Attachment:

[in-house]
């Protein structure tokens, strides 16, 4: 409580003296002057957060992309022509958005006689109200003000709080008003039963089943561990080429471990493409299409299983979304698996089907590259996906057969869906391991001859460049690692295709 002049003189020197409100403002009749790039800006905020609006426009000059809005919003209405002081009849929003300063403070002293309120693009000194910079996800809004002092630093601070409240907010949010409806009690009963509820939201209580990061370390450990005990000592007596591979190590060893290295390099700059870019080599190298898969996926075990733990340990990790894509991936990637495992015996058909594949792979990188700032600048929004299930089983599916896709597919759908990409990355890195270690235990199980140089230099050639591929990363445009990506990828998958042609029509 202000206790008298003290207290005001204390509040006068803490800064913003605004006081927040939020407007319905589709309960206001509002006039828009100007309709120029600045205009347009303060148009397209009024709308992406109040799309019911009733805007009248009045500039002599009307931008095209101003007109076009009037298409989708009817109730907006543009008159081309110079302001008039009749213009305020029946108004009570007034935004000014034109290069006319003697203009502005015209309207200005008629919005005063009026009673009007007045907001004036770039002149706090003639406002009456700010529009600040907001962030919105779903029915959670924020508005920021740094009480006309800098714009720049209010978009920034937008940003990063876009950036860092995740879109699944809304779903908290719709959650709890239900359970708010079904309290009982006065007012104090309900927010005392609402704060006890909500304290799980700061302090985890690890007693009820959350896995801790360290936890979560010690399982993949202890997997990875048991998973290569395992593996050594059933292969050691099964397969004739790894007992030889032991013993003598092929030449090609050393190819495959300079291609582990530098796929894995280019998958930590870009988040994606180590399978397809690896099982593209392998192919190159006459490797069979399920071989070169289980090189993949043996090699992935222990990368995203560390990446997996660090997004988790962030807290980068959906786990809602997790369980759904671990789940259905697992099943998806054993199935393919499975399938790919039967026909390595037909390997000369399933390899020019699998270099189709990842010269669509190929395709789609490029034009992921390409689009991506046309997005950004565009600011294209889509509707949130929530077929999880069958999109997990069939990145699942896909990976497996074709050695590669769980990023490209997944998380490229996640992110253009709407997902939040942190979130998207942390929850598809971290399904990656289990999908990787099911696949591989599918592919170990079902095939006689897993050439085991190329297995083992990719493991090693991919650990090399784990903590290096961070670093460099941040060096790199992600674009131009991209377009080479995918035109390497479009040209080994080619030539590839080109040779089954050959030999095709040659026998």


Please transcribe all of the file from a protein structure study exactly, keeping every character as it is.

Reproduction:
[in-house]
């Protein structure tokens, strides 16, 4: 409580003296002057957060992309022509958005006689109200003000709080008003039963089943561990080429471990493409299409299983979304698996089907590259996906057969869906391991001859460049690692295709 002049003189020197409100403002009749790039800006905020609006426009000059809005919003209405002081009849929003300063403070002293309120693009000194910079996800809004002092630093601070409240907010949010409806009690009963509820939201209580990061370390450990005990000592007596591979190590060893290295390099700059870019080599190298898969996926075990733990340990990790894509991936990637495992015996058909594949792979990188700032600048929004299930089983599916896709597919759908990409990355890195270690235990199980140089230099050639591929990363445009990506990828998958042609029509 202000206790008298003290207290005001204390509040006068803490800064913003605004006081927040939020407007319905589709309960206001509002006039828009100007309709120029600045205009347009303060148009397209009024709308992406109040799309019911009733805007009248009045500039002599009307931008095209101003007109076009009037298409989708009817109730907006543009008159081309110079302001008039009749213009305020029946108004009570007034935004000014034109290069006319003697203009502005015209309207200005008629919005005063009026009673009007007045907001004036770039002149706090003639406002009456700010529009600040907001962030919105779903029915959670924020508005920021740094009480006309800098714009720049209010978009920034937008940003990063876009950036860092995740879109699944809304779903908290719709959650709890239900359970708010079904309290009982006065007012104090309900927010005392609402704060006890909500304290799980700061302090985890690890007693009820959350896995801790360290936890979560010690399982993949202890997997990875048991998973290569395992593996050594059933292969050691099964397969004739790894007992030889032991013993003598092929030449090609050393190819495959300079291609582990530098796929894995280019998958930590870009988040994606180590399978397809690896099982593209392998192919190159006459490797069979399920071989070169289980090189993949043996090699992935222990990368995203560390990446997996660090997004988790962030807290980068959906786990809602997790369980759904671990789940259905697992099943998806054993199935393919499975399938790919039967026909390595037909390997000369399933390899020019699998270099189709990842010269669509190929395709789609490029034009992921390409689009991506046309997005950004565009600011294209889509509707949130929530077929999880069958999109997990069939990145699942896909990976497996074709050695590669769980990023490209997944998380490229996640992110253009709407997902939040942190979130998207942390929850598809971290399904990656289990999908990787099911696949591989599918592919170990079902095939006689897993050439085991190329297995083992990719493991090693991919650990090399784990903590290096961070670093460099941040060096790199992600674009131009991209377009080479995918035109390497479009040209080994080619030539590839080109040779089954050959030999095709040659026998």